Hawkins On State Of The Game

Finally got around to John Hawkins' essay on the state of the game, which artfully sidestepped a few sticky issues while also offering some good, solid honest assessments about the golf industry. (And nice to see Golf World not simply devote its 60th anniversary issue to patting itself on the back).

He's especially good in this piece when taking on the question of whether the game needs to grow and produce new players.

Of course, one man's game is another man's business. Without growth, you're standing still, and if you're standing still in a public sector, some guy in a striped tie won't be getting his obese year-end bonus. You can't rightfully begrudge a man for driving profit margins--the dude wants to retire early so he can, ahem, go play golf--but the organizations that want most to grow golf have an obvious financial stake in their message. The PGA of America on a recreational level, the PGA Tour in terms of spectators and TV viewers--both operations regularly compromise the game's essence and integrity to generate additional revenue for themselves.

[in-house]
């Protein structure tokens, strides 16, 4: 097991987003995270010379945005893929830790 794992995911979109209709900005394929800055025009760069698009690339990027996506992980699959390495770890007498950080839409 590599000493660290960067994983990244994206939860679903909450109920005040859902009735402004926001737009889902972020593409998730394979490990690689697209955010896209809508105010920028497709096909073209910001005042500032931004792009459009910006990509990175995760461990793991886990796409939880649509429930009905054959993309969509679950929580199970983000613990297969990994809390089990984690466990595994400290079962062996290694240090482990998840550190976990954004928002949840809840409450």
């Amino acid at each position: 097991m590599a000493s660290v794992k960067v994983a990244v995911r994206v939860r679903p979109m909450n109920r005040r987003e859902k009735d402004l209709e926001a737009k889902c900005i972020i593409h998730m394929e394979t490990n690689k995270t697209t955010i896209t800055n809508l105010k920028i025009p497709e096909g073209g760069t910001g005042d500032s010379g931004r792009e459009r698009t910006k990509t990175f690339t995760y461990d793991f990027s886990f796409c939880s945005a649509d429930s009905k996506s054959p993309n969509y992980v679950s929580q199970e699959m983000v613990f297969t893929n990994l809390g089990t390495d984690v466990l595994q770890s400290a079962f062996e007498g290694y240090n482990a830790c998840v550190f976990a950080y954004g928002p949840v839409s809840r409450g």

But do they really have to compromise the game's essence in this pursuit?

On a smaller point, I thought this was a great observation. 
Woods' greatness brought golf a fleeting burst of mainstream presence for a couple of years, but the novelty has long since worn off, and now we've returned to the second row of the sports hierarchy.

We saw the same thing happen in the early '90s with the Senior PGA Tour. A sexy mix of clock-punching club pros (Tom Wargo, Larry Laoretti) and silver superstars (Jack Nicklaus, Lee Trevino) created a ton of buzz, prompting former commissioner Deane Beman to make a 40-week schedule out of the concept. By the time Woods began reconfiguring the game's competitive landscape at the far end of the decade, Geritol Ball was just a cute little fad whose meter had expired.

Which is why it's crucial to close off the Champions Tour Q-school to more of those clock punching club pros and other non-PGA Tour lifers so that we can see Mike Reid gets in 25 starts!